Retired Women Practice Ballet, Perform with Professional Ballet Dancers

 July 23, 2018
Retired Women Practice Ballet, Perform with Professional Ballet Dancers
The retired women take a photo with their teacher after their performance. []


A group of women with an average age of 60 and no dance experience practiced ballet after their retirement and performed with the National Ballet of China in 2015.

The leader and founder of the group is Guan Jinhong who had worked in the cultural center of Dongcheng District in Beijing for 20 years and had organized many large-scale mass cultural activities previously.

She said that she felt both her physical and mental conditions were 'the right time' when she retired at 55, so under her friends' encouragement, she founded an art group.

"Any dance has its own characteristics. We would like to choose the most elegant and challenging to learn," Guan said.

The retired women in the group had worked in various sectors before retirement, but none were able to dance, let alone do ballet. So it was a very difficult task for them to learn such a complex style of dance.

"Guan was a good teacher and taught us little by little with a lot of patience," one of the women said.

"I am not doing it for profits, so we weren’t in a hurry when learning ballet," Guan said, "Ballet is an art which requires step by step learning and there’s no quick or easy way."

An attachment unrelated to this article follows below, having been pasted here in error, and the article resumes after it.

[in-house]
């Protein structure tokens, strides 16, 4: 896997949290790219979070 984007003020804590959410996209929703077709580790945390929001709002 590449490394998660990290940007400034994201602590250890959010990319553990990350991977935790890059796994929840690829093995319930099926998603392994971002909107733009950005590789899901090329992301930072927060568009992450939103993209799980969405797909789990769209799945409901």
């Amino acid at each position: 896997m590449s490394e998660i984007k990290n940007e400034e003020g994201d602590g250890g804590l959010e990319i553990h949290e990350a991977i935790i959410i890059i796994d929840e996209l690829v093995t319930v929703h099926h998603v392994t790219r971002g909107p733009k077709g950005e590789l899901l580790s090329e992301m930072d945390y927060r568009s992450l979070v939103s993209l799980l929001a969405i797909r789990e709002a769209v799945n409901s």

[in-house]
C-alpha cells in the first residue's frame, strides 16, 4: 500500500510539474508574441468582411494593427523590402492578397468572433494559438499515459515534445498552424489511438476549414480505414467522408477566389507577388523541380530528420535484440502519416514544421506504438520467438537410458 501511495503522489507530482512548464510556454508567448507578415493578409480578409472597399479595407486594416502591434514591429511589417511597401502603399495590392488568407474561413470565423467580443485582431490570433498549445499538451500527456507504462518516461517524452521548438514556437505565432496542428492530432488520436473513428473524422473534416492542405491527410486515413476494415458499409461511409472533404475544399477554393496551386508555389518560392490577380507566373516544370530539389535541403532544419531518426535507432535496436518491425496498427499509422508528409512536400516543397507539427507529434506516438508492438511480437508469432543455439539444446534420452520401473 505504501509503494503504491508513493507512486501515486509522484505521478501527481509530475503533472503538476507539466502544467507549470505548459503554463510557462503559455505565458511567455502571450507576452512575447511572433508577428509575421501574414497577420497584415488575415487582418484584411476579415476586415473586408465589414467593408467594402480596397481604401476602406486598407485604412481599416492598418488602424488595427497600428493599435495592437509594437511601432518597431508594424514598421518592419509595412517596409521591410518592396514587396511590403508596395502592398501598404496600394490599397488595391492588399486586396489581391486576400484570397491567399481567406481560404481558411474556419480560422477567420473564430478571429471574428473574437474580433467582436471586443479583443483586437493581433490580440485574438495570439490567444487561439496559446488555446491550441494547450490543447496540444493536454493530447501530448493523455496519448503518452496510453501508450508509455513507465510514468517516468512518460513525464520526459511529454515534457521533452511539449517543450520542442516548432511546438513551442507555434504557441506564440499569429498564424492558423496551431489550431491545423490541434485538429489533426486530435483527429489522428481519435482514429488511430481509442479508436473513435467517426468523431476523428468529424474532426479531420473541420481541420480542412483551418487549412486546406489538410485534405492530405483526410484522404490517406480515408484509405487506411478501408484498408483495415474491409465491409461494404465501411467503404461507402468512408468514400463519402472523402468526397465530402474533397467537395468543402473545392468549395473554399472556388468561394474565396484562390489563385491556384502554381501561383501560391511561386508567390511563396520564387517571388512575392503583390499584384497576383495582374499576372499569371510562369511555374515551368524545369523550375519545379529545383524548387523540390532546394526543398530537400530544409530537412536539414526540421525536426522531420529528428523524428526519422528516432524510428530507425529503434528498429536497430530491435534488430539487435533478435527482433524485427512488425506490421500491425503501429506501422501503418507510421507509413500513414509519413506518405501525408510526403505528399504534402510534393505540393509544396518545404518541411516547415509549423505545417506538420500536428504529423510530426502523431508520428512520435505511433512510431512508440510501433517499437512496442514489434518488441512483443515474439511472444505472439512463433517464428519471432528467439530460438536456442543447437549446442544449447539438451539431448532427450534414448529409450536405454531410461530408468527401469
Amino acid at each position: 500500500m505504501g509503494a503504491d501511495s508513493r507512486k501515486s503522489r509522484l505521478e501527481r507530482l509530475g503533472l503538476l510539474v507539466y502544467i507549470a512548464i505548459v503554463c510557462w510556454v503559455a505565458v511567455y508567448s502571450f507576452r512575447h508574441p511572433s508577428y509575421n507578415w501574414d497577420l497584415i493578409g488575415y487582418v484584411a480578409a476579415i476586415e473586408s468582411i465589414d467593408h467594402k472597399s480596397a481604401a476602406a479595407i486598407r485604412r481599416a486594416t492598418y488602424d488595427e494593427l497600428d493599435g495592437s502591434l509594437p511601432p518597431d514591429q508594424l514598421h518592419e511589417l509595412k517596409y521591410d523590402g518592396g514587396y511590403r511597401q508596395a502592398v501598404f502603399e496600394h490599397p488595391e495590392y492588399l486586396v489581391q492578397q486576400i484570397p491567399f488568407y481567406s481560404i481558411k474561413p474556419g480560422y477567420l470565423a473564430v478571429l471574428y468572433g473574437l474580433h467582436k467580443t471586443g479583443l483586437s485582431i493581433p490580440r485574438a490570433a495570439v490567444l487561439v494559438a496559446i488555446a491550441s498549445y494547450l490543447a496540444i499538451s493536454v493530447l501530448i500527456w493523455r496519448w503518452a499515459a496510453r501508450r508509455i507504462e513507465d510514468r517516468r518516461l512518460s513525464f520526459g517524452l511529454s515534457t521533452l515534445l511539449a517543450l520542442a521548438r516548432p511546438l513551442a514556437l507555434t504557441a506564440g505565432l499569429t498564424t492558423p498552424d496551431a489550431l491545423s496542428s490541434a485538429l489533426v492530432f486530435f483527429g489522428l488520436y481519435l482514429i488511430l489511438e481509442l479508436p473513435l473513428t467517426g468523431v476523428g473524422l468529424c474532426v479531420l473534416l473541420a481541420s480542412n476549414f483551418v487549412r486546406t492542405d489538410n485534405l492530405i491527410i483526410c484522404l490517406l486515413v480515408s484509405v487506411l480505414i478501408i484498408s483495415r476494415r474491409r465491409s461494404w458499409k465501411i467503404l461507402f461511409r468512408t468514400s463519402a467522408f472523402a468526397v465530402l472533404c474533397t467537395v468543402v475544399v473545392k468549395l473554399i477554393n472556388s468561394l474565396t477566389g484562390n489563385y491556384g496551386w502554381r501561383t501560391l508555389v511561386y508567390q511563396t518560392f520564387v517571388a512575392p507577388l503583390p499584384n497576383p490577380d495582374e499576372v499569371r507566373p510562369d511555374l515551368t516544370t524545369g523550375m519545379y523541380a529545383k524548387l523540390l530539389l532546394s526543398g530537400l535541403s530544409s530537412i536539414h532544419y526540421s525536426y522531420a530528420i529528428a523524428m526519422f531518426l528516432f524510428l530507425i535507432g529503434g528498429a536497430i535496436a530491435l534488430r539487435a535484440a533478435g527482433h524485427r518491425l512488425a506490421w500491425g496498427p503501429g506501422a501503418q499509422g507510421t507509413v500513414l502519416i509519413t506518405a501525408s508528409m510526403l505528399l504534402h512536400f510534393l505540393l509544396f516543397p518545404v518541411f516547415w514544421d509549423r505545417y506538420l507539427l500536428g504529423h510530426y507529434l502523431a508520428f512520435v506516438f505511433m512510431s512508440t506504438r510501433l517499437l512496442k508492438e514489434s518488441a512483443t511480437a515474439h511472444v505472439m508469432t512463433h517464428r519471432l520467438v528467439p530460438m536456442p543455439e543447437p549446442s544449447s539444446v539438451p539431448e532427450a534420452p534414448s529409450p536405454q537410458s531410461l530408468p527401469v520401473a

After one year of training, the dance troupe achieved second place in the 2011 Beijing Senior Dance Competition.

Their success gave them confidence and they were even more passionate about to dancing.

With the continuous improvement, the troupe was selected to perform at the National Centre for the Performing Arts (NCPA) in the 2012 Citizens' Spring Festival Gala.

When a video of the seniors' performance of Swan Lake was uploaded to the Internet, the group drew the attention of a director of the TV program Brilliant Chinese in 2014.

After comparing several dance teams, the director finally chose Guan’s team to take part in the program and connected with Guan a week before the show started.

Four of the dancers were selected to participate in the competition and practiced the Four Little Swans over ten hours a day to improve their performance.

"I joined the army when I was young and it was hard, but this experience is more tiring. I never thought that I would be able to have such an amazing experience after retirement," one of the four dancers said.

They performed well on the stage and performed with singer Li Yugang in the final in Shanghai.

Feng Ying, head of the National Ballet of China, was surprised by their performance and wanted to cooperate with them after seeing their performance on China Central Television in 2015.

"I am a professional in the field, and I know it was a rare opportunity. The National Ballet of China seldom cooperates with other teams, not to say amateurish dance team. I never dreamed of it," Guan said.

Three months of hard work won thunderous applause for them in their final performance.

As their age increased, many original dancers left the team and new members joined in and accepted training. The number of dancers is still 30 to 40.

All members in the team feel fulfilled and happy, because as they say, they have gained health, beauty and friendship in the team after retirement.

(Source: Translted and edited by Women of China)


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